Last semester (Fall 2013), I (Sarah) was asked to redesign and teach the Public Policy Dispute Resolution class at the University of Missouri School of Law which I greatly enjoyed doing. The last third of the semester the students planned and participated in a series of dialogues around the issue of gun violence in the context of developing a policy on guns in schools. The next series of posts will look at how we prepared for these dialogues, and what occurred. Even though this was a classroom exercise, it illustrates many of the points we have discussed on this blog.
At the outset of the semester, the students were asked to write an essay about why they had enrolled and what they hoped to learn. The majority of those essays reflected the students’ deep concerns, as citizens, with the partisan nature of our political discourse and their frustration at how quickly discussions on difficult issues, even with friends and family, turned into name-calling and debate. The students expressed a desire to better understand and address such things as “media-fueled divisiveness”, lack of “nuance in everyday politics”, and “polarization”. They also asked to learn about how points of view form, how policies are made, how to help opposing groups communicate, and how to “explore the area between two extreme views.” These questions were discussed in the first part of the semester when we focused on skills such as conflict mapping, question framing, and use of non-adversarial dialogue patterns. Next we looked at the procedural structures and characteristics of both formal and informal options for working through public policy issues.
Although the final practice exercises involved a hypothetical community, the students were given a clear context, using the demographics of an identified nearby school district and a law that had been recently adopted in Kansas. Class members came into the discussions with a wide range of viewpoints and were also assigned roles as community members. The two students who agreed to serve as (i) a school board member highly supportive of both the law and of allowing more guns in the schools, and (ii) the superintendent responsible for managing budgets, safety, personnel, and overall administration, received more detailed supporting information for their roles. They were instructed to raise or share this additional information as seemed natural or appropriate in the discussions. Although starting from very different places, the students were (to their surprise), over three sessions, able to reach unanimous agreement on an interim policy that could be placed into effect immediately.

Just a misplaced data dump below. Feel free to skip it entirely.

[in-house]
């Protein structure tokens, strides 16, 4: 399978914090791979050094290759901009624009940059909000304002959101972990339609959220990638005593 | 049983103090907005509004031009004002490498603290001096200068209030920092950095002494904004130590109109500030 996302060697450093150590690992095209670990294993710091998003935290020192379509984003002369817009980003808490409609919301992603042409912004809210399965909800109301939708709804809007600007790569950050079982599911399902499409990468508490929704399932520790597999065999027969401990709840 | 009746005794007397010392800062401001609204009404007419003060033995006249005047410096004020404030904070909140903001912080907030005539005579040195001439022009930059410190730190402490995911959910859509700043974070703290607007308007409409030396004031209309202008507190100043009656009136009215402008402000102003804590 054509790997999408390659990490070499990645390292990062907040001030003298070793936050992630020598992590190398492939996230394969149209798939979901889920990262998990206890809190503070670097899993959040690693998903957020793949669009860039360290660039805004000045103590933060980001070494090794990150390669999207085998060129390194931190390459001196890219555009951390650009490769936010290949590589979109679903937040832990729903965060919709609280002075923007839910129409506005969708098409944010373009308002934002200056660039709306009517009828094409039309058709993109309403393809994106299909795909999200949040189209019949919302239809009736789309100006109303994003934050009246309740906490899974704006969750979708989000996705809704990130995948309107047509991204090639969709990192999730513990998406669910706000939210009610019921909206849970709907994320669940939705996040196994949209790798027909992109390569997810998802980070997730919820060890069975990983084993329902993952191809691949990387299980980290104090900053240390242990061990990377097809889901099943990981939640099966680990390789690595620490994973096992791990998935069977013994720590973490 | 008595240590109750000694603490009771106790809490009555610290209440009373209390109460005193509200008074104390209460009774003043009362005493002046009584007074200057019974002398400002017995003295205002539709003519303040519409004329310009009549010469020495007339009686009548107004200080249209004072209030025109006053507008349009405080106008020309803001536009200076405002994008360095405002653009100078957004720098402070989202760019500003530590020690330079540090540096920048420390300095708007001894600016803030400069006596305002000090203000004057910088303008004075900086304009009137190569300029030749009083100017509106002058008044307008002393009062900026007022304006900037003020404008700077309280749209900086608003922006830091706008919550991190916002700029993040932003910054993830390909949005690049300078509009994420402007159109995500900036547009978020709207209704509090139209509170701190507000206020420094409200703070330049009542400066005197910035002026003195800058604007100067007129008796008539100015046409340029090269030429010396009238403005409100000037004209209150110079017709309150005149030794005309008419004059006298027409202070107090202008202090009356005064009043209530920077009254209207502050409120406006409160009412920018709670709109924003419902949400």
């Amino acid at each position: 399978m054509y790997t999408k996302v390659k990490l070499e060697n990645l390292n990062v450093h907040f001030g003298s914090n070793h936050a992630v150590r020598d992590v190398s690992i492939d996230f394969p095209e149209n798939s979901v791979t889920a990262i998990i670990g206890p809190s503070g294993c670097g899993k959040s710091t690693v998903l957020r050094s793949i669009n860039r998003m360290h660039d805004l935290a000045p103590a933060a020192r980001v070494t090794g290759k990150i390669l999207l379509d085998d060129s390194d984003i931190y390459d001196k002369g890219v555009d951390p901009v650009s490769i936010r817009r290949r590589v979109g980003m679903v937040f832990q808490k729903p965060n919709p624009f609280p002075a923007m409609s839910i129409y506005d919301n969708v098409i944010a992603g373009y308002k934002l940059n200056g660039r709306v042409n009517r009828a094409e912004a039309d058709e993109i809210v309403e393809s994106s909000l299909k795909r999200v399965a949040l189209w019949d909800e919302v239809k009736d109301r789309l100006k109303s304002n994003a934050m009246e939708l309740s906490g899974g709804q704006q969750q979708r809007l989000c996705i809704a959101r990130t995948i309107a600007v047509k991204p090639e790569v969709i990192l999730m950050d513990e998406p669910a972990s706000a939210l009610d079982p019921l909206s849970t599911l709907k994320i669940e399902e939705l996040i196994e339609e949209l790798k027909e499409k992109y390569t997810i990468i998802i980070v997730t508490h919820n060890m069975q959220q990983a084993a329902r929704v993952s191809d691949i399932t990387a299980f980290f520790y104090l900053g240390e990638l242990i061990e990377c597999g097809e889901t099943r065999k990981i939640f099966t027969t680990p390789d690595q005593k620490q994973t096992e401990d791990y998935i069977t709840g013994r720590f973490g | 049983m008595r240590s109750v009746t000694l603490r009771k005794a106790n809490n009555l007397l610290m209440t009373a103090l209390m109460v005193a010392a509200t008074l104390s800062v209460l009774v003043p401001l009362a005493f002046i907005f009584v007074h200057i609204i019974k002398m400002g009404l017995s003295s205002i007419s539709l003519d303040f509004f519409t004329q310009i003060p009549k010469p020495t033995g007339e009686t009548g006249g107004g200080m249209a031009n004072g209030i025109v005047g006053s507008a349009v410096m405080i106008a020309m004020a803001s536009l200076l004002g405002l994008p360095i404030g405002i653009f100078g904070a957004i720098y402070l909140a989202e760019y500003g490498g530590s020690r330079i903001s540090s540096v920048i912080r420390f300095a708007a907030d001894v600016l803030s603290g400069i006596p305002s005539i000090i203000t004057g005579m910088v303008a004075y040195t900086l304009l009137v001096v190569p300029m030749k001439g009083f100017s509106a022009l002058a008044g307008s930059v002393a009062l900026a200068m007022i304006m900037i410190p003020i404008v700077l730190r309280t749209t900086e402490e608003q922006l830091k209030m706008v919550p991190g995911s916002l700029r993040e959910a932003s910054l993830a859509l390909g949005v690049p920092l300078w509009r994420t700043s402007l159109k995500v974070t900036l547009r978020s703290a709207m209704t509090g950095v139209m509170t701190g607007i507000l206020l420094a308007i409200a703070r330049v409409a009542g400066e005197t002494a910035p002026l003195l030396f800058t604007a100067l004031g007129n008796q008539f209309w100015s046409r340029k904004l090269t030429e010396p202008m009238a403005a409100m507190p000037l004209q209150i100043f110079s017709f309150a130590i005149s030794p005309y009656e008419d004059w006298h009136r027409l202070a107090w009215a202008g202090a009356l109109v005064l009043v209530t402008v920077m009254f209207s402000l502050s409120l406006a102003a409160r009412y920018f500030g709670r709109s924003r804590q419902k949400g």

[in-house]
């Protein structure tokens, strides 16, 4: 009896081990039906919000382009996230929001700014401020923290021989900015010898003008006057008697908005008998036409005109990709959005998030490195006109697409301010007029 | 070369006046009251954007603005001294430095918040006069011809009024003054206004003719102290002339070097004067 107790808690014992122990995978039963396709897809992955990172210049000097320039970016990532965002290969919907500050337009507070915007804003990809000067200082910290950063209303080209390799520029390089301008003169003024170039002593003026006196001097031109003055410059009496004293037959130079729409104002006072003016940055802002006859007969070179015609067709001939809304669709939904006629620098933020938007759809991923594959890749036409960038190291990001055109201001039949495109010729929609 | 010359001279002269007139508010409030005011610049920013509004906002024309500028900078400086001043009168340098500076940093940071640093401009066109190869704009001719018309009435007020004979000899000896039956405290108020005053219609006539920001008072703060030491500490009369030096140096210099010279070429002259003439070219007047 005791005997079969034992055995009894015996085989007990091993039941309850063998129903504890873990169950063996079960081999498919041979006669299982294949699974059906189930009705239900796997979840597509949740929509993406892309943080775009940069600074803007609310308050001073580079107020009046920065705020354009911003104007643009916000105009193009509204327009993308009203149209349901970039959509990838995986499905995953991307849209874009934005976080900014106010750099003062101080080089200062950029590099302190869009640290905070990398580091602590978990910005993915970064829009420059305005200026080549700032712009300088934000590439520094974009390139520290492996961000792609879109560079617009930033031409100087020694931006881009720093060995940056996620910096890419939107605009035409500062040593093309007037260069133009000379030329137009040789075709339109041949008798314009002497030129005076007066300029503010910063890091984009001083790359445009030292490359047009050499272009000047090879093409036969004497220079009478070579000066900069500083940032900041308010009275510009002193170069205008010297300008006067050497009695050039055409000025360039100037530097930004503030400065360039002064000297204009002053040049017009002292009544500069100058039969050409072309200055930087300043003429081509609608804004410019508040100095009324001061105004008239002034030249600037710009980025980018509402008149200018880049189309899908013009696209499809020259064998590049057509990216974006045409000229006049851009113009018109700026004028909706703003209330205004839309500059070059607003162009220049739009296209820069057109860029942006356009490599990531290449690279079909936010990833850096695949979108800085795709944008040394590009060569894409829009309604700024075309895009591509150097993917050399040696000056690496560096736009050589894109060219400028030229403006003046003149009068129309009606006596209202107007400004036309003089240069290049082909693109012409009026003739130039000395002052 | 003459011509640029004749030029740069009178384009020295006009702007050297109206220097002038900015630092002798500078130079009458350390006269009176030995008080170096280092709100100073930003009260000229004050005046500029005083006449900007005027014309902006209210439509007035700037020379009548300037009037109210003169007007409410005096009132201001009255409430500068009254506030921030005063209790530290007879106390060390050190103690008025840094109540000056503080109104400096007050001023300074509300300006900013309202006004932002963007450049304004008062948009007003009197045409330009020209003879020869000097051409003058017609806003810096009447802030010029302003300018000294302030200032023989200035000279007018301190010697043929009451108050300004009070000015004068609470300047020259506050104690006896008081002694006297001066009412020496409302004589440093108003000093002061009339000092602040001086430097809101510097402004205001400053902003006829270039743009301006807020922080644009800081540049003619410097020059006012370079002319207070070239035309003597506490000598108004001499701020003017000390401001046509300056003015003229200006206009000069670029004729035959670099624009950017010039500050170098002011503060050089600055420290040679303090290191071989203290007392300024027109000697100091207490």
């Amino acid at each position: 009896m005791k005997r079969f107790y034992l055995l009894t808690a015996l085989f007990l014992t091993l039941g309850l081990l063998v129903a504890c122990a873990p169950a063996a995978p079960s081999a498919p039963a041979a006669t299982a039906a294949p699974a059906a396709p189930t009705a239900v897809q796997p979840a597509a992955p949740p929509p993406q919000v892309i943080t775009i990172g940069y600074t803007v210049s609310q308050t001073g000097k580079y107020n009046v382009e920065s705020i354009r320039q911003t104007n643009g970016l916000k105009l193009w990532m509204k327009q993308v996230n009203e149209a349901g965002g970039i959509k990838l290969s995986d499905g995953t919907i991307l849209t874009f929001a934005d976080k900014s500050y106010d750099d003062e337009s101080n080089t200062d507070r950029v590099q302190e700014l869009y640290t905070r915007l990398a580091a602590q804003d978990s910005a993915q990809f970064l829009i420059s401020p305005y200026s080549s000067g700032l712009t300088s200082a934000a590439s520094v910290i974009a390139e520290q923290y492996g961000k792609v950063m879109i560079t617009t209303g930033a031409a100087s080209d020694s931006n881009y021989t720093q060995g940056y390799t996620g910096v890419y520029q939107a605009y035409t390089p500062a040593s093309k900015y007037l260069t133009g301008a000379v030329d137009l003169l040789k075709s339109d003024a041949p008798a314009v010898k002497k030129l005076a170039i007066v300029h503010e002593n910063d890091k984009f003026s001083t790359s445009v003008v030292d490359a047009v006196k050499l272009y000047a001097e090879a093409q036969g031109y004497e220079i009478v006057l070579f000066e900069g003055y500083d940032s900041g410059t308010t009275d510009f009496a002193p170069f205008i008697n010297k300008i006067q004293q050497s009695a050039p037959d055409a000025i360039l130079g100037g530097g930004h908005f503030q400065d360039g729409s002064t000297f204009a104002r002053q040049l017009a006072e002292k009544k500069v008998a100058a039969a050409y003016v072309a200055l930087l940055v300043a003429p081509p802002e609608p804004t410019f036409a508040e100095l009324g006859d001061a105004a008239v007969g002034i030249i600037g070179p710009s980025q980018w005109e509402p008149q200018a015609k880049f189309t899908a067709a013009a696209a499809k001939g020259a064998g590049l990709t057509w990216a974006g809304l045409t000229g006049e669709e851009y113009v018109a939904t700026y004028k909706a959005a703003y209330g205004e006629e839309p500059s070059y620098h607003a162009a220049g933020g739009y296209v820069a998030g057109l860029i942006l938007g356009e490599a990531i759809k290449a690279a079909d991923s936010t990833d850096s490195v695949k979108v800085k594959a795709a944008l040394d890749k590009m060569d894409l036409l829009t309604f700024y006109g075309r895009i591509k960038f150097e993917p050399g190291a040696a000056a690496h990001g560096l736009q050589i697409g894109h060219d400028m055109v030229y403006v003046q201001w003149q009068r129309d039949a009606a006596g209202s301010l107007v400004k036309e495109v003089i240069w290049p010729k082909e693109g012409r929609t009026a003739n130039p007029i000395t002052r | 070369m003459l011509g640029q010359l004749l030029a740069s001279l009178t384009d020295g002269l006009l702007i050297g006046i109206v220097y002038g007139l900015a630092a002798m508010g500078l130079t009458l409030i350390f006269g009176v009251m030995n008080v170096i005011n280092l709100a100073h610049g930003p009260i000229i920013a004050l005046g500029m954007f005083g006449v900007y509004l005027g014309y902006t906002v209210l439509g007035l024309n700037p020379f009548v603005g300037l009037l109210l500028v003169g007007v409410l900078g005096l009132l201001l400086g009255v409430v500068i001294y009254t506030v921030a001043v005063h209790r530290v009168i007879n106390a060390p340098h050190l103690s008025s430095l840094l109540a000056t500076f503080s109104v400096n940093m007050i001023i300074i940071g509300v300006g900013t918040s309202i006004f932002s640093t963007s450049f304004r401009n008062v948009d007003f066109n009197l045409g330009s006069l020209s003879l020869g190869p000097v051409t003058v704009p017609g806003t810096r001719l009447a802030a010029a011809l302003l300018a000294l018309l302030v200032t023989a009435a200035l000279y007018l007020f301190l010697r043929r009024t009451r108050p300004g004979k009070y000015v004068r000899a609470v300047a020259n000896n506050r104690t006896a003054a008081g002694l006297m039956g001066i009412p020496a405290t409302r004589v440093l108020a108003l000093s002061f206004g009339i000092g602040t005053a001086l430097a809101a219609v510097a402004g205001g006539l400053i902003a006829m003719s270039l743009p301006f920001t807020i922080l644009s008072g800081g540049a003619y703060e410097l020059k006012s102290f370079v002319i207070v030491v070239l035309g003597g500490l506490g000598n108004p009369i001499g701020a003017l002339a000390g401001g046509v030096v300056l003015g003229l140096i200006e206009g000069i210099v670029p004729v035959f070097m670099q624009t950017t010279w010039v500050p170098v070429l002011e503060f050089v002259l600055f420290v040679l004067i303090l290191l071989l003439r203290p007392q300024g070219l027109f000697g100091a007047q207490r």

This series of classes was designed to allow the students to directly experience how the choice and sequencing of dialogue structures, and dialogue-based phrasing, can change the usual scripts used in discussion of a politicized, highly charged issue like gun violence. Our next few posts will look at these three components – choice of structure, sequence of discussion, and dialogue-based phrasing – and how each contributed to the ultimate outcome.